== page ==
In the first nine months of 2012, 1.4 million homeowners who had been underwater on their mortgage, or owed more than their home is worth, were moved into positive equity, according to data from CoreLogic.
The tight supply of available homes for sale has created a sellers' market, with many properties drawing multiple offers. That means even bank-owned homes and those in some stage of foreclosure, which typically sell at a discount to other homes, are going for higher prices.
That has given banks further incentive to let homeowners who have fallen behind on their payments avoid foreclosure by authorizing a short sale, when a lender agrees to accept less for a home than what the seller owes on their mortgage.
Last year, sales of homes in some stage of foreclosure rose 6 percent from a year earlier, while sales of bank-owned homes fell 15 percent, according to RealtyTrac.
Meanwhile, states like California, Nevada and Washington have passed laws to increase homeowners' protections from foreclosure. Those laws have effectively delayed the pace of homes entering the foreclosure process, which has helped to thin the pipeline of completed foreclosures in those states.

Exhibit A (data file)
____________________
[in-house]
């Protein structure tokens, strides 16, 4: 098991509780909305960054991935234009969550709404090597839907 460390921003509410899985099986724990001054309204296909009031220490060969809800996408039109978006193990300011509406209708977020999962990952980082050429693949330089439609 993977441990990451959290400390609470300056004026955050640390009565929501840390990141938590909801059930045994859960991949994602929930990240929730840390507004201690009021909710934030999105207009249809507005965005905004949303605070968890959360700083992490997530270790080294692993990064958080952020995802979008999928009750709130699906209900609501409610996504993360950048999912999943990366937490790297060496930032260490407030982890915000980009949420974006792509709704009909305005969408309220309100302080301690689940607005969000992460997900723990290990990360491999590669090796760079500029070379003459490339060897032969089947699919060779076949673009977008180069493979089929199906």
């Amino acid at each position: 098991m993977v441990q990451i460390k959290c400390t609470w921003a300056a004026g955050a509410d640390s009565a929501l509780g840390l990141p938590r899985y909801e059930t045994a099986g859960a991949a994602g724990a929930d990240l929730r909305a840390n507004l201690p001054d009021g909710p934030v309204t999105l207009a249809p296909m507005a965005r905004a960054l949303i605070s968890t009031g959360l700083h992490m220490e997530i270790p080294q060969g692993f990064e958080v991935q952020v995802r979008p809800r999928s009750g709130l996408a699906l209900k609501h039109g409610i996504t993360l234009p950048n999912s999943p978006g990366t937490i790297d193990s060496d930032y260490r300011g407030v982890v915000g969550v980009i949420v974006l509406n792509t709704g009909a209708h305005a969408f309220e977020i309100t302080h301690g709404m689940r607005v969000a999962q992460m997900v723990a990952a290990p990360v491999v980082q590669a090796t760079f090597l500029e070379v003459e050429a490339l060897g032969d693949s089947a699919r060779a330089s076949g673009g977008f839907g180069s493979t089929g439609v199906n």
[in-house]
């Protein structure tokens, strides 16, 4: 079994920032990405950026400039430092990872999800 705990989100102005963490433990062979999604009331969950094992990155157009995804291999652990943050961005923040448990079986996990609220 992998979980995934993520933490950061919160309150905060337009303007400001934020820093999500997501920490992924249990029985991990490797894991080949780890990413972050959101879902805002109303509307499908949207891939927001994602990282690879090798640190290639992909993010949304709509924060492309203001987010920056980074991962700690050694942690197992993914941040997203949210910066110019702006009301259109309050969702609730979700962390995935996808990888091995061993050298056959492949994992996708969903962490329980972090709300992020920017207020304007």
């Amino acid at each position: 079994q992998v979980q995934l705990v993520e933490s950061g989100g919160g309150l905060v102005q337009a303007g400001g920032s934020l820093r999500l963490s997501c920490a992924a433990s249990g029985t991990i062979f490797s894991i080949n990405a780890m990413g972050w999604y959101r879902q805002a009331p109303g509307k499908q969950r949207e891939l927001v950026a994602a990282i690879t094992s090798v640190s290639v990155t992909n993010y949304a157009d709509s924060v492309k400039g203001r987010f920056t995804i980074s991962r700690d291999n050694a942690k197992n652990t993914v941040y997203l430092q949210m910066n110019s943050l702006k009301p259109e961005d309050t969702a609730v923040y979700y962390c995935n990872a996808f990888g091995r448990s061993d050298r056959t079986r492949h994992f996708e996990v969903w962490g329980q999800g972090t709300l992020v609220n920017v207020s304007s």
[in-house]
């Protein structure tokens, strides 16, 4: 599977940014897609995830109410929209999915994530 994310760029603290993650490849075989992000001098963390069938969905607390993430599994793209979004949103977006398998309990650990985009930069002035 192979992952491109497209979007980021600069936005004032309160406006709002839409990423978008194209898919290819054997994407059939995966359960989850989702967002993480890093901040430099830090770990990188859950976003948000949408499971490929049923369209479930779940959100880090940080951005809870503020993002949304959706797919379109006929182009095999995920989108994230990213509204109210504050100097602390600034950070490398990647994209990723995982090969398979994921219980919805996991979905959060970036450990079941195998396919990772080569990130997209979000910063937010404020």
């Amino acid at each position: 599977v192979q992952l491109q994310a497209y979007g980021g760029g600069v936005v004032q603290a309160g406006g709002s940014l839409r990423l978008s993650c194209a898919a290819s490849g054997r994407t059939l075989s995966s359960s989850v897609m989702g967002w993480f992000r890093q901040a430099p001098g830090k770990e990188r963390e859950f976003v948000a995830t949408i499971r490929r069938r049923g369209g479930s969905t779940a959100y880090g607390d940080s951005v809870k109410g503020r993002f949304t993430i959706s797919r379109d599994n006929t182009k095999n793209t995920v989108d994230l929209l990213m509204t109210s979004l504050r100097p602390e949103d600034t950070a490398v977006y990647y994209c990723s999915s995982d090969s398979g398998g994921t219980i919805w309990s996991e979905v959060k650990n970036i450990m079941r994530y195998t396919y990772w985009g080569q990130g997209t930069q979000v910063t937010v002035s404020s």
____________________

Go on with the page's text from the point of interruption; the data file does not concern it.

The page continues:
The combination of fewer foreclosed homes hitting the market and higher prices for those that do sell is good news for homeowners because those properties will be less of a drag on the value of nearby homes.
"They'll have less of a negative impact just because there are fewer selling," Blomquist said.
As of the end of February, 1.5 million U.S. homes were in some stage of foreclosure or in banks' possession, according to RealtyTrac.
Given the monthly pace of home repossessions through February, Blomquist projects there will be 600,000 completed foreclosures this year, down from 671,000 last year.
He also expects the number of homes taken back by lenders to increase later this year, noting that 1.2 million homes entered the foreclosure process in 2012. Typically, about half of those end up as bank-owned homes, he said.